Ron Bednar married his wife because, as he puts it, “I believe in the whole act of marriage, to declare that we are married in front of friends and family and God and all that.”
Now he’s getting divorced, as his soon-to-be ex-wife explains, “In order to be able to eat.”
Bednar, 64, and Mary McCurnin, 59, aren’t the first couple to get divorced because each can collect more government benefits single than married. But when their story appeared in The Huffington Post, it set off a debate about marriage versus money, and whether it’s ethical to end the former simply to increase the latter, while still staying together.
Husband and wife say their vow of “Til death do us part” was torn asunder by health problems and medical bills, including her breast cancer and his intestinal bleeding, for which insurance covered only 10%. Her cancer’s return, plus heart surgery for him, set them on a path of repeat home refinancing, and now bankruptcy and divorce. “We literally live from week to week,” says McCurnin. “We got $300 in the bank.”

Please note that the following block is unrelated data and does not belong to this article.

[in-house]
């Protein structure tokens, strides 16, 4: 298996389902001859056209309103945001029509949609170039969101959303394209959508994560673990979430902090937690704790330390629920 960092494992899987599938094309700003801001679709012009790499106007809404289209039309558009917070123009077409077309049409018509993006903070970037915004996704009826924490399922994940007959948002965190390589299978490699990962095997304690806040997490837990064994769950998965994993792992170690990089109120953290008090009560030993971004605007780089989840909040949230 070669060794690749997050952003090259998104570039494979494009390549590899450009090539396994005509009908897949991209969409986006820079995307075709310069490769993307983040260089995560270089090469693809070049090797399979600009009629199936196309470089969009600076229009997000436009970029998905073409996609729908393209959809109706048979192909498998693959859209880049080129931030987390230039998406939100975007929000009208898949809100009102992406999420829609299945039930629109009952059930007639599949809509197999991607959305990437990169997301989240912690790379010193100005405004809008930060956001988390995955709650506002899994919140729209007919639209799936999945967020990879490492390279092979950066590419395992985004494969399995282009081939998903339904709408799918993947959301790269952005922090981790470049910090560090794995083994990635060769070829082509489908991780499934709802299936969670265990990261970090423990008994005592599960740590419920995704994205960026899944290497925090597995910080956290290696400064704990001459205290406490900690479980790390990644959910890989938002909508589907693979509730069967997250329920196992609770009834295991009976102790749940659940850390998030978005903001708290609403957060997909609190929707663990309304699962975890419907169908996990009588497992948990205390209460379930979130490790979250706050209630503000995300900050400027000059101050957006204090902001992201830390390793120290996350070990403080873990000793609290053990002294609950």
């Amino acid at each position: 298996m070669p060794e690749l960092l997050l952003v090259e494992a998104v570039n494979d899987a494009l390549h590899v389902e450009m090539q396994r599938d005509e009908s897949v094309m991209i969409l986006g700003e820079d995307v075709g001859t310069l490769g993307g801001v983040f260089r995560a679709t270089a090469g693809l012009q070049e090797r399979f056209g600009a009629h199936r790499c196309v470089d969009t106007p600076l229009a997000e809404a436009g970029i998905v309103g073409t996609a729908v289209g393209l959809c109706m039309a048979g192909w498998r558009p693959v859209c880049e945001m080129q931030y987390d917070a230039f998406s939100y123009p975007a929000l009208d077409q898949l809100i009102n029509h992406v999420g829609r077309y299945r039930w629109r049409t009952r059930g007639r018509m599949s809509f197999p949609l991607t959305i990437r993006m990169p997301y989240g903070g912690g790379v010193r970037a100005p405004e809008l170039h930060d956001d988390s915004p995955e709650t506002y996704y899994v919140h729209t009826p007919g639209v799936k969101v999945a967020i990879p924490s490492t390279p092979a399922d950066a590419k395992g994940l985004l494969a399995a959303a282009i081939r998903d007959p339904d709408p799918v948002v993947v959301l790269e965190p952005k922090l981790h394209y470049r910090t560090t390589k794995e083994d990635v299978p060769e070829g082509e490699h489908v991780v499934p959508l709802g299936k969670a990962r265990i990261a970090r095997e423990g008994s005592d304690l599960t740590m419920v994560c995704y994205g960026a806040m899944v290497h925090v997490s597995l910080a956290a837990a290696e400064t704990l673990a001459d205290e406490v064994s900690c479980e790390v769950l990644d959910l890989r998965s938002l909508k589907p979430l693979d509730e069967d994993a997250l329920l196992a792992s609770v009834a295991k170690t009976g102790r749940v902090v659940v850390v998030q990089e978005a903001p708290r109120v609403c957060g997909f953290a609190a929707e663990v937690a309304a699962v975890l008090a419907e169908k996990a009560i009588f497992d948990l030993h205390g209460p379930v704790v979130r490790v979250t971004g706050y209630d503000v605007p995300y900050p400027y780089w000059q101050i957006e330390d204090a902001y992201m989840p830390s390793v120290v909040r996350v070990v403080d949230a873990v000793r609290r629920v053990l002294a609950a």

Because her first husband is deceased, McCurnin is eligible for $1,200 a month in Social Security survivor’s benefits—if she divorces Bednar. “She could divorce him now to collect short-term benefits on her earlier husband,” says a Social Security spokesman, “and then at some later point after age 60 remarry him without it affecting her widow’s benefits.”
“I agree that marriage is overrated and that if they want to game the system, it's fine for them to find the loopholes,” wrote one reader. “Game the system???” responded another. “Did you not read the part where they went broke trying to save their own lives?”
“Marriage seems to be no more than a Govt Program,” another reader wrote. “If there's a benefit, marry. If there's no benefit, unmarry.” The situation has “nothing to do with marriage,” countered another. “This has to do with 2 people who did not plan for retirement, health care, or save during their 65 years. And now have found a loop hole for the Govt to cover them.”
Tell us what you think: Is it ethical to divorce solely to collect government benefits? In this case, is the couple “gaming the system” or finding an alternate way to grow old together?